Ciltacabtagene autoleucel, an investigational CAR T-cell therapy for multiple myeloma, continues to lead to deep and durable responses in heavily treated patients with relapsed or refractory disease, new data from the CARTITUDE-1 clinical trial show.
The findings were shared recently in the oral presentation, “Phase 1b/2 Study of Ciltacabtagene Autoleucel, a B-Cell Maturation Antigen–Directed Chimeric Antigen Receptor T Cell Therapy, in Relapsed/Refractory Multiple Myeloma,” at the American Society of Hematology (ASH) 2020 Annual Meeting and Exposition, held virtually Dec. 5–8.
“In the CARTITUDE-1 study, heavily pretreated patients, including those who were triple-class refractory, achieved an impressive response following a single infusion of ciltacabtagene autoleucel,” Deepu Madduri, MD, an assistant professor at The Tisch Cancer Institute at Mount Sinai, New York, and the study’s principal investigator, said in a press release.
Ciltacabtagene autoleucel (cilta-cel) is a form of immunotherapy in which an individual’s own T-cells — immune cells with the ability to kill cancer cells — are collected and engineered in a lab to make them better at finding and killing cancer cells.
Specifically, cilta-cel contains modified T-cells designed to kill cells that express the B-cell mature antigen (BCMA), a protein found at high levels on the surface of myeloma cells. The modified cells are expanded to several millions and then infused back into the patient.
The ongoing CARTITUDE-1 Phase 1b/2 clinical trial (NCT03548207), sponsored by Janssen, is exploring cilta-cel for the treatment of relapsed or refractory myeloma patients. Participants must have received at least three lines of prior treatment — including a proteasome inhibitor (PI), an immunomodulatory agent (IMiD), and a CD38 inhibitor — or failed to respond to treatment with a PI and an IMiD.
The trial is being conducted in two parts: the first part, results of which were announced previously, aimed to identify the best dosage of cilta-cel for patients. The second part intends to determine the effectiveness of the optimal dose selected during the initial part of the study.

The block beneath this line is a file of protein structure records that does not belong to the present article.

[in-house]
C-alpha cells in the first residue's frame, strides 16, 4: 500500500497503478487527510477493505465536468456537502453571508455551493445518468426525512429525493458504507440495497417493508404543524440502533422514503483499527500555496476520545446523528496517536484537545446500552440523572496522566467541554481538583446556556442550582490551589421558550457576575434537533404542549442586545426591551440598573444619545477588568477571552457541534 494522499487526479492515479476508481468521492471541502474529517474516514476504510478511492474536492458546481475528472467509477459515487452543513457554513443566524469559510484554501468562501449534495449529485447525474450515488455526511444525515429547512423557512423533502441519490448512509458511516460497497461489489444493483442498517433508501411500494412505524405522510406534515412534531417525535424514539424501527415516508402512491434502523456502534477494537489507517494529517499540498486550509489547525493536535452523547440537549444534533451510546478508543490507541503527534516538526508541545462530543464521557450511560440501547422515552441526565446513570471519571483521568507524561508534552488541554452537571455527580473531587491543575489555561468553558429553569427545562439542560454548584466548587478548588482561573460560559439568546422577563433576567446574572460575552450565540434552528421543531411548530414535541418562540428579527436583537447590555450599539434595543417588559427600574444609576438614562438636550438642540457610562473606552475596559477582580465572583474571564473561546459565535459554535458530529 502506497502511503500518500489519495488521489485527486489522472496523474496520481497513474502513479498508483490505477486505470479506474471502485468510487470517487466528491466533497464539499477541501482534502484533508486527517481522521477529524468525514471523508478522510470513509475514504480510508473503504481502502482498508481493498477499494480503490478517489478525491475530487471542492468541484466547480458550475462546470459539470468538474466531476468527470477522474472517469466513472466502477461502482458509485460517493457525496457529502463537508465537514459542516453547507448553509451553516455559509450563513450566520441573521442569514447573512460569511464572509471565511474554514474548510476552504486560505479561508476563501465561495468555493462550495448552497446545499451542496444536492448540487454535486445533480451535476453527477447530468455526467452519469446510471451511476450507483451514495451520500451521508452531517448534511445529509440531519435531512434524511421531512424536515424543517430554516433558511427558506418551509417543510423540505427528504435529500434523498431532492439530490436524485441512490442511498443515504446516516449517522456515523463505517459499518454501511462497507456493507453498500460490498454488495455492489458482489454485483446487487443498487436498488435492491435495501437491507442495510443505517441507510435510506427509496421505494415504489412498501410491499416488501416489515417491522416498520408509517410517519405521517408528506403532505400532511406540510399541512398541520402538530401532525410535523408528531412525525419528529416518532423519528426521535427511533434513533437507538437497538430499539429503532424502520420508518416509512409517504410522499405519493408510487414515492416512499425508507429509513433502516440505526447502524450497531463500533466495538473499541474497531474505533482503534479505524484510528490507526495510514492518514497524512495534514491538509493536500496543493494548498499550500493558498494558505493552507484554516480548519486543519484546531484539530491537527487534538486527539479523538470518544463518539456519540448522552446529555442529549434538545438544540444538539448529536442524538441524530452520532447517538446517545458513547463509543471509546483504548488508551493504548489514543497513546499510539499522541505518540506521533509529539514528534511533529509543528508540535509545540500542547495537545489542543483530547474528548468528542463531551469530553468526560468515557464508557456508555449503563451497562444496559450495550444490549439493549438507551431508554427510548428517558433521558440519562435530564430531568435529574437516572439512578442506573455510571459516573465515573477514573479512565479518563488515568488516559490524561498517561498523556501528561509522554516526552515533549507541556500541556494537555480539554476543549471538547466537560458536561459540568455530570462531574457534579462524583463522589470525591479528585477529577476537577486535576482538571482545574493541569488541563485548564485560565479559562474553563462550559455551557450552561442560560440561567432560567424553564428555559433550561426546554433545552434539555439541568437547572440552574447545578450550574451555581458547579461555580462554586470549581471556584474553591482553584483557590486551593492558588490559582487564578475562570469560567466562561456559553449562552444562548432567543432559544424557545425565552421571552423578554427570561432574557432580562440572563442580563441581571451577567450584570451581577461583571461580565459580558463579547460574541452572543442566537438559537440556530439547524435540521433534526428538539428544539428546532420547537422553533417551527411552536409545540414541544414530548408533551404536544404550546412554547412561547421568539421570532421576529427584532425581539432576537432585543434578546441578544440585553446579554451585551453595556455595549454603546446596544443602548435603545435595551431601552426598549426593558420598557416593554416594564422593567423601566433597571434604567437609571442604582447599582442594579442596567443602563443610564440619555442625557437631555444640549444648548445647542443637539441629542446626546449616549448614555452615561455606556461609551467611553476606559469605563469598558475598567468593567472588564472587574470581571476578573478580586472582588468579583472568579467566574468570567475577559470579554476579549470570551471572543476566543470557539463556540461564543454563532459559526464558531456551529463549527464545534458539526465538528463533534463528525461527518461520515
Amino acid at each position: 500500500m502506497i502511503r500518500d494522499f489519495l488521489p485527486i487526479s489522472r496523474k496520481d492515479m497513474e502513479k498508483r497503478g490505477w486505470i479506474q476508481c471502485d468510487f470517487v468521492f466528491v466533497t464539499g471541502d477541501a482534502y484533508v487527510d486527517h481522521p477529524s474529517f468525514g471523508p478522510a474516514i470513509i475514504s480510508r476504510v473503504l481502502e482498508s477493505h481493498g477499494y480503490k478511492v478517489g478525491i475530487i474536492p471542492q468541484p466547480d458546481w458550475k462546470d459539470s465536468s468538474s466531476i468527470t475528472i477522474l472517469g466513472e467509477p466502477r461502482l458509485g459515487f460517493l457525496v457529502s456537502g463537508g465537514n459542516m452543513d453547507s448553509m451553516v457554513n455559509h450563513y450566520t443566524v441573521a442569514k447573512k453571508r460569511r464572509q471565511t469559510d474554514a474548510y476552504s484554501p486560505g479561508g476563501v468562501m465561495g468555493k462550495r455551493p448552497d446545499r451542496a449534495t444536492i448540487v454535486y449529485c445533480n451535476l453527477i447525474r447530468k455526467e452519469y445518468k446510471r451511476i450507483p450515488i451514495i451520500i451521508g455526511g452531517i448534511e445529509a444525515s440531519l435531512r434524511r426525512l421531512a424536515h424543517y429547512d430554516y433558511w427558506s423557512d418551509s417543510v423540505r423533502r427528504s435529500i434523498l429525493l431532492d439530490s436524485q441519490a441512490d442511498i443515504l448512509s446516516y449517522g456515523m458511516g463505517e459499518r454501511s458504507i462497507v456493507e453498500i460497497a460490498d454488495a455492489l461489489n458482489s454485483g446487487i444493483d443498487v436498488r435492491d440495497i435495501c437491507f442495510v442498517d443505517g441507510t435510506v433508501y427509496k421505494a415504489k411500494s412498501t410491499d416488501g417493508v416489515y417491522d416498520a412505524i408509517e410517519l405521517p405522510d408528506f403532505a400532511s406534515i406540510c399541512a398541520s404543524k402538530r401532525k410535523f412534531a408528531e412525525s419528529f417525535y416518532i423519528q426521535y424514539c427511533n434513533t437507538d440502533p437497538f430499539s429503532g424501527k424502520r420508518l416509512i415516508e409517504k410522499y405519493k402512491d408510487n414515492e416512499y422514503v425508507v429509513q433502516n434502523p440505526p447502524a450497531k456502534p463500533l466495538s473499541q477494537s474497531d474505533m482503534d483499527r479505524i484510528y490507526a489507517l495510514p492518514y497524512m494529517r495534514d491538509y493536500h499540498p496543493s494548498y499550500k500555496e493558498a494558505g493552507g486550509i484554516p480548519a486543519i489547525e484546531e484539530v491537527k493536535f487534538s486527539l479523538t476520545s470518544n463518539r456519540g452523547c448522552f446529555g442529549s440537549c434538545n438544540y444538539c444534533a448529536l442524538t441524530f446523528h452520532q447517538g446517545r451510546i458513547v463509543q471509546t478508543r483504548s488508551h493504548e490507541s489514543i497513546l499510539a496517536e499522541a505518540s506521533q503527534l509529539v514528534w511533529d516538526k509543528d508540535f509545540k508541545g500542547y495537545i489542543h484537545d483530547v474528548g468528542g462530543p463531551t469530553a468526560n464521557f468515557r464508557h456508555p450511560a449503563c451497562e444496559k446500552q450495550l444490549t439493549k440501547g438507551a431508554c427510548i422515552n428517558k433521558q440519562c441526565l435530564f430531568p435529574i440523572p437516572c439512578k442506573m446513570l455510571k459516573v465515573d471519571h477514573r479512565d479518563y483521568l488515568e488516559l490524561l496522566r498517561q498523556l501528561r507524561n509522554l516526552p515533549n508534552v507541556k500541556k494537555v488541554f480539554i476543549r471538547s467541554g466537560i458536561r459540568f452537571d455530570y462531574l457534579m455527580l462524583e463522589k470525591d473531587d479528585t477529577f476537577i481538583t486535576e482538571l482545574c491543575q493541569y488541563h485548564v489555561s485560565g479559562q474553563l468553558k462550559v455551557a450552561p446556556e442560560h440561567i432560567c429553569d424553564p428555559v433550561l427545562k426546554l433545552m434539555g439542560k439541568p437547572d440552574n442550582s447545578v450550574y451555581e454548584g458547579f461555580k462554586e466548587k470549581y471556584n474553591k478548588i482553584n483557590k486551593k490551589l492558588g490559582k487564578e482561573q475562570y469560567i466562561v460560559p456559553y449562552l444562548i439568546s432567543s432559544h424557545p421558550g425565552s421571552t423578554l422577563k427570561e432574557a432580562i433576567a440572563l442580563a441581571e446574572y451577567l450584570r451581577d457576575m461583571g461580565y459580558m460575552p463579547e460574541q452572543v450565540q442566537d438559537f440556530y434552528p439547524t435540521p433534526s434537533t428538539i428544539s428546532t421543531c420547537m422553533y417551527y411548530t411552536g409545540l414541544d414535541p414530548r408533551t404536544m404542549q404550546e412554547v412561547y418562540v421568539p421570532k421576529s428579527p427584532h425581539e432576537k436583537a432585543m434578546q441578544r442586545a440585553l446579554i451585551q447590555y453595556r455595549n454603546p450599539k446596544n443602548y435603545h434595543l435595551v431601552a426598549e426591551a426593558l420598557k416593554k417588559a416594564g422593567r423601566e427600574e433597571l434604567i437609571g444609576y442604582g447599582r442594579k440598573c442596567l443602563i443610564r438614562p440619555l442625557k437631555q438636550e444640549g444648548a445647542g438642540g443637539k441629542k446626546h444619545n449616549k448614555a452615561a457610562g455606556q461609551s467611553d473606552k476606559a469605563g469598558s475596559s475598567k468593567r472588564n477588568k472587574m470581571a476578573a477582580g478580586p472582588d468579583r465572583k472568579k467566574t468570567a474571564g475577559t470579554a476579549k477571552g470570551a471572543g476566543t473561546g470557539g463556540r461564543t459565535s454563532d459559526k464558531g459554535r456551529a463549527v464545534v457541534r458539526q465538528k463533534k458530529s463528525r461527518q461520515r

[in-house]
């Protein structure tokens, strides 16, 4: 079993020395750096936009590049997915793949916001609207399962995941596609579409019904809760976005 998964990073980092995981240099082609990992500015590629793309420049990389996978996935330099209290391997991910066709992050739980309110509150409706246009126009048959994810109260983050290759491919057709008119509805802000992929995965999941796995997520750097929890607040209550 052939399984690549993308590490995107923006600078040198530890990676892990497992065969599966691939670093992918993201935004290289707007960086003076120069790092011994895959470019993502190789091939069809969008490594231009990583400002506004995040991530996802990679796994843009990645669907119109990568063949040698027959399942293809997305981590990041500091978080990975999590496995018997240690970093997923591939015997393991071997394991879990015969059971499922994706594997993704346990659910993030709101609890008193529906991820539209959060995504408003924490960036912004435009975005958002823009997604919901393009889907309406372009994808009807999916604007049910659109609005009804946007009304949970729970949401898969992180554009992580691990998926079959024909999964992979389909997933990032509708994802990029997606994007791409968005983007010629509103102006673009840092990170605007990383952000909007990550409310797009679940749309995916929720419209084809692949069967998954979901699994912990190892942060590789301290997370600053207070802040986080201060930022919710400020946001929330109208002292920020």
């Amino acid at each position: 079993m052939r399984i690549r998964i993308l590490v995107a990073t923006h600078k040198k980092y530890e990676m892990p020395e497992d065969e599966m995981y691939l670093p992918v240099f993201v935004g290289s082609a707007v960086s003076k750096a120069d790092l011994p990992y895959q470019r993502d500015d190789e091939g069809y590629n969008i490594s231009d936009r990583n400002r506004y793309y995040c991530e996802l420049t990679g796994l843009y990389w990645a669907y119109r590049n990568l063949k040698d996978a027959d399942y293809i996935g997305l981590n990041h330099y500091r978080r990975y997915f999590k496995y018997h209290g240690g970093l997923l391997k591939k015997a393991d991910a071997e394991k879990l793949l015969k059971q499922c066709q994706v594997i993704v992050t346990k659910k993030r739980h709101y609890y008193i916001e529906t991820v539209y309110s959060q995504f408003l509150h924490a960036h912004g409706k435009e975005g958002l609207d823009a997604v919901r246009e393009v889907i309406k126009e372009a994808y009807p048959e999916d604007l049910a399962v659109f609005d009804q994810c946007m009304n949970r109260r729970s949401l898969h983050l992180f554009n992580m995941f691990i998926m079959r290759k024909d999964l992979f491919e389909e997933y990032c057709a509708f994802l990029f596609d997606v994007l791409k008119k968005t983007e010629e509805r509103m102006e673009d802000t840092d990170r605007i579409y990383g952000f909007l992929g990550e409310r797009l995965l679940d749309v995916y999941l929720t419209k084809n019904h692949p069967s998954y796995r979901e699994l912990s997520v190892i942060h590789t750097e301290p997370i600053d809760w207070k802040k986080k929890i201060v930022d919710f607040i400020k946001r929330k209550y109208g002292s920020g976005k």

At the time of the analysis, a total of 97 patients had entered the trial, including 29 in the first part and 68 in Phase 2.
Participants in the trial had received a median of six prior lines of therapy, with some having received up to 18 previous treatment lines. Nearly all participants (99%) had failed to respond to their last line of treatment (refractory), and most (88%) were refractory to three classes of therapy (triple-refractory).
Over a median follow-up of 12.4 months, nearly all patients (97%) experienced a reduction in cancer burden, with 67% achieving deep complete responses (no detectable cancer). Responses were ongoing in 72% of patients.
The median time to first response was one month, while patients required a median of 1.8 months to achieve a complete response. The researchers noted that responses tended to deepen (improve) over time.
Among the 53 patients evaluable for analysis, 93% were negative for minimum residual disease, meaning they had less than one malignant cancer cell per 10,000 white blood cells.
At one year, 77% of patients in the trial were alive and without signs of disease worsening, and 89% remained alive. Since more than half of patients were alive and had not progressed, median values for these measurements could not be estimated. The median duration of response, similarly, has not been reached.
The most common adverse events (side effects) in CARTITUDE-1 were low levels of blood cells, including neutrophils, platelets, red blood cells, leukocytes, and lymphocytes.
Cytokine release syndrome, a potentially life-threatening complication of immunotherapies, was observed in 95% of patients, but most were mild to moderate in severity resolved within two weeks. Nervous system damage of any kind occurred in 20.6% of participants.
There were 14 deaths reported during the study: five due to disease progression, three due to adverse events unrelated to treatment, and six due to adverse events related to treatment.
“We are excited to see these latest results reinforce the early promising data previously presented and hope that one day cilta-cel can offer a viable treatment option for multiple myeloma patients who have limited therapeutic options,” said Catherine Taylor, vice president, medical affairs therapeutic area strategy, Europe, Middle East and Africa, at Janssen-Cilag.
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